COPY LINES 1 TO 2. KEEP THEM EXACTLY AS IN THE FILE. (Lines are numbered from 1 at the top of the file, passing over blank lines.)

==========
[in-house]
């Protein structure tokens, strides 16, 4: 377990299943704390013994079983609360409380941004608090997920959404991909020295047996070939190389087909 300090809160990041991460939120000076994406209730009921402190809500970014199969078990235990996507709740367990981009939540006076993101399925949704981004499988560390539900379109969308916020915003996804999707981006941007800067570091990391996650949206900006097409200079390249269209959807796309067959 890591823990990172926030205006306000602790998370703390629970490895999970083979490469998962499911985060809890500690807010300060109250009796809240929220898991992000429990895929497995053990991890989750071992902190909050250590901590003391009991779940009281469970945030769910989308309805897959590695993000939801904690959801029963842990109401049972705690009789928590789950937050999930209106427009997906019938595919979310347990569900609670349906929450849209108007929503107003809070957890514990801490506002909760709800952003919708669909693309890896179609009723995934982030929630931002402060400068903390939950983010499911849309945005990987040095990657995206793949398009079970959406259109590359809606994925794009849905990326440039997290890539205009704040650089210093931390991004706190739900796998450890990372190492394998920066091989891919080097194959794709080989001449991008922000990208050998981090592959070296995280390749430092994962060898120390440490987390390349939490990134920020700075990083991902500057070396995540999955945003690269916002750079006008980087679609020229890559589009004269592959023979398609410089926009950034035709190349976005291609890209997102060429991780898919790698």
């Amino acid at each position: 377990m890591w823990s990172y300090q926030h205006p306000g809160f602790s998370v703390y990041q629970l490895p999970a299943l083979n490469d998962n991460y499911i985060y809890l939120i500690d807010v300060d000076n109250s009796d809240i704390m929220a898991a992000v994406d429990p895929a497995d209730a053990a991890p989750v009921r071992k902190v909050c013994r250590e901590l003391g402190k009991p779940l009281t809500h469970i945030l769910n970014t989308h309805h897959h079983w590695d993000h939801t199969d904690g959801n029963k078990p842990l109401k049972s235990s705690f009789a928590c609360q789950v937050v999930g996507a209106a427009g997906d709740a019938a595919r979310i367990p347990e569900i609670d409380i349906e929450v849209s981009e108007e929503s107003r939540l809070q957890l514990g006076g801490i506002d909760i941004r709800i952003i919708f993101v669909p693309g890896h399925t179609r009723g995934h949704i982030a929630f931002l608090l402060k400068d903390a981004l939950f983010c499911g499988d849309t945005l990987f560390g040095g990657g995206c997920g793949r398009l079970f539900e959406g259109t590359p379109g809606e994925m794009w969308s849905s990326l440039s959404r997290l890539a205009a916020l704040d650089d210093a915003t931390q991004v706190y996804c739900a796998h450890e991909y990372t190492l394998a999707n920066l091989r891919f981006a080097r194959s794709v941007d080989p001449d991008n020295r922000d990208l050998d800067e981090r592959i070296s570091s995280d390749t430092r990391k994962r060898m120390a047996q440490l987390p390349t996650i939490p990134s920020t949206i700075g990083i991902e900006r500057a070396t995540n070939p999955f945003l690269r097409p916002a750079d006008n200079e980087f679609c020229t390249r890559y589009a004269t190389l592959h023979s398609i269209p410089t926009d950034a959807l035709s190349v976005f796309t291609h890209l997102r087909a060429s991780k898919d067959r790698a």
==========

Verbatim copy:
[in-house]
């Protein structure tokens, strides 16, 4: 377990299943704390013994079983609360409380941004608090997920959404991909020295047996070939190389087909 300090809160990041991460939120000076994406209730009921402190809500970014199969078990235990996507709740367990981009939540006076993101399925949704981004499988560390539900379109969308916020915003996804999707981006941007800067570091990391996650949206900006097409200079390249269209959807796309067959 890591823990990172926030205006306000602790998370703390629970490895999970083979490469998962499911985060809890500690807010300060109250009796809240929220898991992000429990895929497995053990991890989750071992902190909050250590901590003391009991779940009281469970945030769910989308309805897959590695993000939801904690959801029963842990109401049972705690009789928590789950937050999930209106427009997906019938595919979310347990569900609670349906929450849209108007929503107003809070957890514990801490506002909760709800952003919708669909693309890896179609009723995934982030929630931002402060400068903390939950983010499911849309945005990987040095990657995206793949398009079970959406259109590359809606994925794009849905990326440039997290890539205009704040650089210093931390991004706190739900796998450890990372190492394998920066091989891919080097194959794709080989001449991008922000990208050998981090592959070296995280390749430092994962060898120390440490987390390349939490990134920020700075990083991902500057070396995540999955945003690269916002750079006008980087679609020229890559589009004269592959023979398609410089926009950034035709190349976005291609890209997102060429991780898919790698």